OPTIONS: ~ A variety of vegetables could be used here as long as they are chopped and cooked (or maybe not?)–try asparagus, fennel, chopped green beans or broccoli or green peas; use your good imagination and use what you have. I do think the greens are a good match for the barley.  Chopped or sliced almonds would also be a good addition. ~ If you’re in a hurry, you might try white rice in place of the barley or the pre-cooked brown rice would work well, too. ~ Summer?  Grill the salmon, of course, and skip heating up the kitchen.

LEMON SALMON IN FOIL

This is one of my favorite ways to cook salmon–quick, simple, and delicious.  What salmon to buy? Read up here. This time of year, I choose a frozen side of wild Alaskan salmon at my regular grocery store–goes for about $11.99 per pound. (Fresh Alaskan wild salmon is in season June-Septmber.)

  • Side of salmon (about 3 pounds) with skin; pin bones removed
  • Olive oil
  • Kosher salt and fresh ground pepper
  • 3 lemons: One sliced thinly for cooking the salmon and two cut into quarters for garnish and reserved.

Preheat oven to 400 degrees Fahrenheit.  On a rimmed half-sheet baking pan, place two pieces of aluminum foil side by side lengthwise covering the pan and draping over the ends by another 6 inches  or more on each side  — long enough to cover and tent the salmon.  Lay salmon at the center of the pan, drizzle or brush with about 3 tablespoons olive oil.  Sprinkle with 1 teaspoon salt and 1/2 teaspoon pepper.  Lay lemon slices in the center of the salmon from one end to the other.  Fold the edges of the foil up to tent the salmon and crimp to seal.  Roast about 20 minutes or until salmon is firm, but very moist. If it flakes, it’s overdone.  (It will continue to cook while it rests.)  Let rest five minutes partially covered before slicing and serving.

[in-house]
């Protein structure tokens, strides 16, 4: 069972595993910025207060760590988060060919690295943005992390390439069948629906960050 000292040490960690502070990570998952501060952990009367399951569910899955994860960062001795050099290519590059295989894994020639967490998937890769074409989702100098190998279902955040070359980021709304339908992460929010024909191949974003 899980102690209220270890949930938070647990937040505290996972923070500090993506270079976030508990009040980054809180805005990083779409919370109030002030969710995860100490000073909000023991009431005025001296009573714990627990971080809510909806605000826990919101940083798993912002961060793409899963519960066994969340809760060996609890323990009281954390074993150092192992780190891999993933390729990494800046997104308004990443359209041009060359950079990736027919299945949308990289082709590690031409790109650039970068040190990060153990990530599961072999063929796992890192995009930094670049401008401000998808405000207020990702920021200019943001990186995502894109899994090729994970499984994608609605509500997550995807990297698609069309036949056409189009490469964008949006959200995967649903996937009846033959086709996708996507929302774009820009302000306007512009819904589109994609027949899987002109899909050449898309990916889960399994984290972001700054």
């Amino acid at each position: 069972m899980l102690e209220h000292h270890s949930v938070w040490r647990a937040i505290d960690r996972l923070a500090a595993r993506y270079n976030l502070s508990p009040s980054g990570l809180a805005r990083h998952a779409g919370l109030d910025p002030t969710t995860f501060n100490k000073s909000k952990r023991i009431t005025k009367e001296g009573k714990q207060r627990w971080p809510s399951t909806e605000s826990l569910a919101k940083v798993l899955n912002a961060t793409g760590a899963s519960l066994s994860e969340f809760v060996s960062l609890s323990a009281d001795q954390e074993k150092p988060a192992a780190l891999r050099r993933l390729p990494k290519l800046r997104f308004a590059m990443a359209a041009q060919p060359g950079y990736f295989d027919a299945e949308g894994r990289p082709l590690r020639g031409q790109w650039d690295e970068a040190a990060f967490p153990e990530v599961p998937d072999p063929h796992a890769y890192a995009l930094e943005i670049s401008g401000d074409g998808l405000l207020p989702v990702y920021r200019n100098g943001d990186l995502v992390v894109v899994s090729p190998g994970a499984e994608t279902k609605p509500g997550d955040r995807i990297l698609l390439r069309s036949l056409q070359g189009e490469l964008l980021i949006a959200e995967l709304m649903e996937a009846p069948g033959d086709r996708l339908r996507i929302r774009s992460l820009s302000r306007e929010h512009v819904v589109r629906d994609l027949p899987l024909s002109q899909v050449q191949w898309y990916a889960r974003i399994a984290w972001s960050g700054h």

FDA Fish and Seafood Buying, Storing, Cooking, Serving info here. FDA says fish or seafood should be cooked to 145 degrees F (62.8 C).  If you stop roasting the salmon at 140 degrees F, its temperature will likely rise another 5 or 10 degrees as it rests.

TO SERVE

Divide barley with vegetables among six warm plates, placing tomatoes at edges, and top each with a slice (6 ounces or so) of salmon.  You might have a little extra salmon to offer for seconds to to save for stirring into the next morning’s scrambled eggs or a frittata. (Below)

Garnish with the reserved minced scallions and a wedge of the reserved quartered lemons. A bare drizzle of great olive oil wouldn’t go amiss.

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Below:  Dave took the leftover salmon and made a wonderful frittata for our Sunday lunch. A piece of toast was all we needed with it. Here’s a link to a very old post–-needs updating so badly–that will give you the directions for using leftovers to make a frittata.

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WINE:  Oregon Pinot Noir.  Good friends coming, birthday, anniversary, promotion:  Ken Wright, Bethel Heights, Cristom, Sineann.  Boss on the way: Privé.  Every day:  A to Z or Erath.)

WHAT ELSE: I served an old school avocado and grapefruit salad with this and added just a simple vinaigrette with shallots; I skipped the Dijon.

DESSERT:  Sorbet or sherbet  (orange or pineapple?) and light or small cookies like ginger snaps or shortbread.

If you liked this, you might like my Foil Salmon with Roasted Lemon Broccoli–even quicker.

Sing a new song; cook some fish for someone. (What’s stopping you?)

Alyce